Disc two of this collection is the Writing On The Wall album in its entirety. Probably a more consistent record than its predecessor, it gave many a hope that there was still a place for this kind of music in the midst of the general feeling of decline in UK Punk during 1983. There’s a real muscular tone to the music and in particular, they get a great guitar sound throughout. If there wasn’t quite a genuine belter of the standard of Give Us A Future on this one, there was a more varied music palette and explosive mid-paced R&B Punk of Corrupted World gets things off to a good start. This Is The Age wasn’t a bad single too, solid and fast with a cynical lyrical viewpoint on new technological advances.
If One Day Soon and Nightmare saw them nudge towards proto-Speed Metal, the melodic intro to Neurotix and the nimble bass playing that leads Into The Fires took them away from being HM with short hair. Writing On The Wall ends on a high with three of the best offerings of the entire LP, Days Are Numbered, On The Line and Life On The Outside. All three sound great, enlivened by some great playing and there’s even a really catchy chorus on Days Are Numbered.
The final disc here rounds up the single tracks and includes some demos and rarities along the way. Some of the early demos Like 1980s and Spokesman For The Teenagers are understandably a bit lo-fi and restrained, only hinting at the brick wall power that the band would soon become noted for. By the time we get to the demo of Stab The Judge they’re closer to harnessing their might, even if the vocals are too far down the mix on this one and Me And You, which has a totally different emphasis on the chorus to the other takes included here. Then comes the No Entry/Stab The Judge EP, followed by another set of demos, one of which is a short comedy version of The Magic Roundabout theme.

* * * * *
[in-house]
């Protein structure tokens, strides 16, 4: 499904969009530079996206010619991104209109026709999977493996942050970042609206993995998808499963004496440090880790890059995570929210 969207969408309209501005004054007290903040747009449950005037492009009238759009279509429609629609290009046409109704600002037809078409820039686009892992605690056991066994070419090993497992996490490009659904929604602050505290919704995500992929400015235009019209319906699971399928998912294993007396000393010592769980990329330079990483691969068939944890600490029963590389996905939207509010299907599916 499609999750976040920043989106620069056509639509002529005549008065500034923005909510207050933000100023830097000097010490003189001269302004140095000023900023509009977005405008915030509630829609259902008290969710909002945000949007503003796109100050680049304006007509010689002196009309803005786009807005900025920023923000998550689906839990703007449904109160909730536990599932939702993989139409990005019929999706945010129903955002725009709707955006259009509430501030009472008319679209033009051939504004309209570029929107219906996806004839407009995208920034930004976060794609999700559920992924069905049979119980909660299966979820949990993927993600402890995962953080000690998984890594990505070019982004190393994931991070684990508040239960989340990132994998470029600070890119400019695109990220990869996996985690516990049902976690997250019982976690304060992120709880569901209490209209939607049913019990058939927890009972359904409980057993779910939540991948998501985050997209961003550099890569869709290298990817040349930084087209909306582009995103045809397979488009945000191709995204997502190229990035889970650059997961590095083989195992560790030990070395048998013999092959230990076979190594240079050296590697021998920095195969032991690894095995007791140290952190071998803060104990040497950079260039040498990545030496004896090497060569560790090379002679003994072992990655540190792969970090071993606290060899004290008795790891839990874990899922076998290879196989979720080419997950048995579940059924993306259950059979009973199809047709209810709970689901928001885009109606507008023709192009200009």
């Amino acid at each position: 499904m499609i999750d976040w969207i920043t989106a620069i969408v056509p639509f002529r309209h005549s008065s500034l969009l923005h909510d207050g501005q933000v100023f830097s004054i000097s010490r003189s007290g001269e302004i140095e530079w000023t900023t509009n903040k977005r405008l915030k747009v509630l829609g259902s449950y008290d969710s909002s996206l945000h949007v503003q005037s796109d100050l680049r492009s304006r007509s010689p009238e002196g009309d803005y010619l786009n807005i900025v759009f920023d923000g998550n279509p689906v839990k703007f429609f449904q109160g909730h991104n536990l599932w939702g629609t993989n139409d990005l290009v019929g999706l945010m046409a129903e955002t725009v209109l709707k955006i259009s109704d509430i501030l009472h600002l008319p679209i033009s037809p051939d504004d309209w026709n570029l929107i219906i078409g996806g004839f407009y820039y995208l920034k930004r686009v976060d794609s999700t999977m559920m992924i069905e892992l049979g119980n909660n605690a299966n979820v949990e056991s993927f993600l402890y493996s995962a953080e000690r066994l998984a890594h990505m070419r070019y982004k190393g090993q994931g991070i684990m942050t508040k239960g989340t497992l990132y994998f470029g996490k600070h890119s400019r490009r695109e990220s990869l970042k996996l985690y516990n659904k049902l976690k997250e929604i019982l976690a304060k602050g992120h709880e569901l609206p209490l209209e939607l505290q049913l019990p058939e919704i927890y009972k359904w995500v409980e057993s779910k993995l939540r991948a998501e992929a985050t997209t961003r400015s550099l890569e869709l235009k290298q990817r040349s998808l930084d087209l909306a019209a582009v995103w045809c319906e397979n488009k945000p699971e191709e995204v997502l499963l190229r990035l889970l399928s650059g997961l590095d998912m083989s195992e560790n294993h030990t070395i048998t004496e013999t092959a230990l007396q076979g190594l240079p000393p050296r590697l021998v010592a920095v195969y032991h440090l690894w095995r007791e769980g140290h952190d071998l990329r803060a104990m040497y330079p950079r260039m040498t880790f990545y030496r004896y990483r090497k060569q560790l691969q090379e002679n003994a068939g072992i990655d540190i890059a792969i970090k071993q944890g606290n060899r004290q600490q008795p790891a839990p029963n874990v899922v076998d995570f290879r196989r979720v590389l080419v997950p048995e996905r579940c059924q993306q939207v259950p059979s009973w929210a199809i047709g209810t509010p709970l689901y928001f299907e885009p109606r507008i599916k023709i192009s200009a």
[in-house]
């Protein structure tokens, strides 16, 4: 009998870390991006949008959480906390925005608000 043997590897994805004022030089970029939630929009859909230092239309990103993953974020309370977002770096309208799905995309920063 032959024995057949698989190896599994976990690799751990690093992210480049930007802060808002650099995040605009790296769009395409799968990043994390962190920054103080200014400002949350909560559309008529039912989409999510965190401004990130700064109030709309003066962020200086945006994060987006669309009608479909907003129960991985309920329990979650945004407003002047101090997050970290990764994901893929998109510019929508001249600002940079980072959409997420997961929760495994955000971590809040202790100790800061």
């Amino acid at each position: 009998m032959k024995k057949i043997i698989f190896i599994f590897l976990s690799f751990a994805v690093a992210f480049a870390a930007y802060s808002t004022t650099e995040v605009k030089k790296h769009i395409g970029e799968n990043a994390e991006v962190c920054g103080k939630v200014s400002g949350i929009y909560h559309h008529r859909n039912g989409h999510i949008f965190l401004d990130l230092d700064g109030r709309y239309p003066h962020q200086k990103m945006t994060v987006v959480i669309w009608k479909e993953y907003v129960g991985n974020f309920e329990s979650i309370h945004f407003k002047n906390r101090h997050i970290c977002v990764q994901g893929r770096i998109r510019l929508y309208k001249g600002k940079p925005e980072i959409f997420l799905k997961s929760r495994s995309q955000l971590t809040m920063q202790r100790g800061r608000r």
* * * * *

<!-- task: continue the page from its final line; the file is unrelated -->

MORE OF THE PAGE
Slade’s Cum On Feel The Noize was one of One Way System’s rare covers and a fair success in the Indie charts in 1983. You would have to do a lot to be better than Noddy’s lads and if OWS didn’t quite manage that, this is a decent enough shot. The Children Of The Night EP tracks for me are sabotaged by an echoing drum sound that drags down the drive of the songs, but for fans, the three tracks from an aborted third One Way System LP Miracles Take Longer will be of greater interest. By this time Gav had been replaced by Andy Gibson of the Genocides and these songs find the band moving more in the direction of tuneful Punk of Chelsea than the more hardcore stuff. The standout for me is Wondering Why, but all three have some good moments.
After splitting in 1986 One Way System reformed roughly ten years later and have continued on gamely ever since, with a number of different singers filling Gav Whyte’s post. One Way System was just a little short of the very best of the early 80s wave of UK Punk, but did produce some good efforts and the Writing On The Wall LP and the last demos demonstrated some potential that was sadly not to be realised. One Way System – 1981-1984 offers a thorough overview of an often overlooked band and is enjoyable enough listening for even the casual 80s Punk buff.
One Way System Are On Facebook here
All words by Ian Canty – see his author profile here